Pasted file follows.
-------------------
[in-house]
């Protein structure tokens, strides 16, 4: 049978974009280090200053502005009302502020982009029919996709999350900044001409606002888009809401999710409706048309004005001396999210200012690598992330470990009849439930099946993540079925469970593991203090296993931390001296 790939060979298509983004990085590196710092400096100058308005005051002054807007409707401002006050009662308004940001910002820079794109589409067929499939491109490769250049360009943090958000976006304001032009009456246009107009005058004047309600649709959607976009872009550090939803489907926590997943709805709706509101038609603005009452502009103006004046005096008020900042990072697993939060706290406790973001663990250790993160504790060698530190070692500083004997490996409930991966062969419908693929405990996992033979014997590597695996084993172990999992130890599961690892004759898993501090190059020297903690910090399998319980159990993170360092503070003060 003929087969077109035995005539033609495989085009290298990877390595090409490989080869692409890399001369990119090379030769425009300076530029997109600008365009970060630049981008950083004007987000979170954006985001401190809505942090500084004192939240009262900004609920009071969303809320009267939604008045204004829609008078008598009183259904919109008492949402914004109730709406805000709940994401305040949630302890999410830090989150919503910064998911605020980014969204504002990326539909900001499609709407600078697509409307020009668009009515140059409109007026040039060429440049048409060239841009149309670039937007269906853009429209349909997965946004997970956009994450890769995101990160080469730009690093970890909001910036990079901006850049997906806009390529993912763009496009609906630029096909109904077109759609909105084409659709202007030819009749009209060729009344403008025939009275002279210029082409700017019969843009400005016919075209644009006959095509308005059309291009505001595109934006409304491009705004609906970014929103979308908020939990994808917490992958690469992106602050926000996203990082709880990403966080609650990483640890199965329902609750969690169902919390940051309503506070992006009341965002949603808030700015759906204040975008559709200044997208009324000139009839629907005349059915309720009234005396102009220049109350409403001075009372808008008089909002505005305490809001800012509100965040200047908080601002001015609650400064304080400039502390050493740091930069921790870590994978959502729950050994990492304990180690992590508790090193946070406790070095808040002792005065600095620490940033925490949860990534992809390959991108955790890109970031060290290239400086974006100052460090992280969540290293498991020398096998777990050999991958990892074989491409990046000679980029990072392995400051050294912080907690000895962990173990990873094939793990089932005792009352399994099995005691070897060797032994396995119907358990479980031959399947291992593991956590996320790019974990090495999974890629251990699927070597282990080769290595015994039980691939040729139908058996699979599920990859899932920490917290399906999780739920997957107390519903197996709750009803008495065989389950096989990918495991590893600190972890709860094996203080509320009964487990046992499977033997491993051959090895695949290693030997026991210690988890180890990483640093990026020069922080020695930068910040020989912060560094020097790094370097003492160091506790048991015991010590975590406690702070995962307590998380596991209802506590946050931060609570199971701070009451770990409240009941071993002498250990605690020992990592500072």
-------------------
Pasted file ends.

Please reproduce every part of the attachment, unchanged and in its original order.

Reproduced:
[in-house]
């Protein structure tokens, strides 16, 4: 049978974009280090200053502005009302502020982009029919996709999350900044001409606002888009809401999710409706048309004005001396999210200012690598992330470990009849439930099946993540079925469970593991203090296993931390001296 790939060979298509983004990085590196710092400096100058308005005051002054807007409707401002006050009662308004940001910002820079794109589409067929499939491109490769250049360009943090958000976006304001032009009456246009107009005058004047309600649709959607976009872009550090939803489907926590997943709805709706509101038609603005009452502009103006004046005096008020900042990072697993939060706290406790973001663990250790993160504790060698530190070692500083004997490996409930991966062969419908693929405990996992033979014997590597695996084993172990999992130890599961690892004759898993501090190059020297903690910090399998319980159990993170360092503070003060 003929087969077109035995005539033609495989085009290298990877390595090409490989080869692409890399001369990119090379030769425009300076530029997109600008365009970060630049981008950083004007987000979170954006985001401190809505942090500084004192939240009262900004609920009071969303809320009267939604008045204004829609008078008598009183259904919109008492949402914004109730709406805000709940994401305040949630302890999410830090989150919503910064998911605020980014969204504002990326539909900001499609709407600078697509409307020009668009009515140059409109007026040039060429440049048409060239841009149309670039937007269906853009429209349909997965946004997970956009994450890769995101990160080469730009690093970890909001910036990079901006850049997906806009390529993912763009496009609906630029096909109904077109759609909105084409659709202007030819009749009209060729009344403008025939009275002279210029082409700017019969843009400005016919075209644009006959095509308005059309291009505001595109934006409304491009705004609906970014929103979308908020939990994808917490992958690469992106602050926000996203990082709880990403966080609650990483640890199965329902609750969690169902919390940051309503506070992006009341965002949603808030700015759906204040975008559709200044997208009324000139009839629907005349059915309720009234005396102009220049109350409403001075009372808008008089909002505005305490809001800012509100965040200047908080601002001015609650400064304080400039502390050493740091930069921790870590994978959502729950050994990492304990180690992590508790090193946070406790070095808040002792005065600095620490940033925490949860990534992809390959991108955790890109970031060290290239400086974006100052460090992280969540290293498991020398096998777990050999991958990892074989491409990046000679980029990072392995400051050294912080907690000895962990173990990873094939793990089932005792009352399994099995005691070897060797032994396995119907358990479980031959399947291992593991956590996320790019974990090495999974890629251990699927070597282990080769290595015994039980691939040729139908058996699979599920990859899932920490917290399906999780739920997957107390519903197996709750009803008495065989389950096989990918495991590893600190972890709860094996203080509320009964487990046992499977033997491993051959090895695949290693030997026991210690988890180890990483640093990026020069922080020695930068910040020989912060560094020097790094370097003492160091506790048991015991010590975590406690702070995962307590998380596991209802506590946050931060609570199971701070009451770990409240009941071993002498250990605690020992990592500072």